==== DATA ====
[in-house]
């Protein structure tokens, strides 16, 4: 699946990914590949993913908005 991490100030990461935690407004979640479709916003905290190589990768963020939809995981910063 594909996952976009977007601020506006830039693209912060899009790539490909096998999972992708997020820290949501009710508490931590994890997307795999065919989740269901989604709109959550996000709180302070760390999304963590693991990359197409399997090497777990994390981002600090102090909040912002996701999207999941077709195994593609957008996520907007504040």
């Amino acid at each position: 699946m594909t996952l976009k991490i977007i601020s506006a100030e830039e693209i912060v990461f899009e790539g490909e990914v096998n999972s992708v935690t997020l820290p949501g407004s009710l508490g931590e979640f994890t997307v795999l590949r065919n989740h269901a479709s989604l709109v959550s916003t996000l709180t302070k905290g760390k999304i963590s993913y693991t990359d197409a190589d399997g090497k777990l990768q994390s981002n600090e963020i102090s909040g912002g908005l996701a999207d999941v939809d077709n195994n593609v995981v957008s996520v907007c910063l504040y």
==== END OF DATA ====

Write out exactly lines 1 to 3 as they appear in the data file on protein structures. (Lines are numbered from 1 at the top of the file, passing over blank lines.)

[in-house]
């Protein structure tokens, strides 16, 4: 699946990914590949993913908005 991490100030990461935690407004979640479709916003905290190589990768963020939809995981910063 594909996952976009977007601020506006830039693209912060899009790539490909096998999972992708997020820290949501009710508490931590994890997307795999065919989740269901989604709109959550996000709180302070760390999304963590693991990359197409399997090497777990994390981002600090102090909040912002996701999207999941077709195994593609957008996520907007504040």
């Amino acid at each position: 699946m594909t996952l976009k991490i977007i601020s506006a100030e830039e693209i912060v990461f899009e790539g490909e990914v096998n999972s992708v935690t997020l820290p949501g407004s009710l508490g931590e979640f994890t997307v795999l590949r065919n989740h269901a479709s989604l709109v959550s916003t996000l709180t302070k905290g760390k999304i963590s993913y693991t990359d197409a190589d399997g090497k777990l990768q994390s981002n600090e963020i102090s909040g912002g908005l996701a999207d999941v939809d077709n195994n593609v995981v957008s996520v907007c910063l504040y």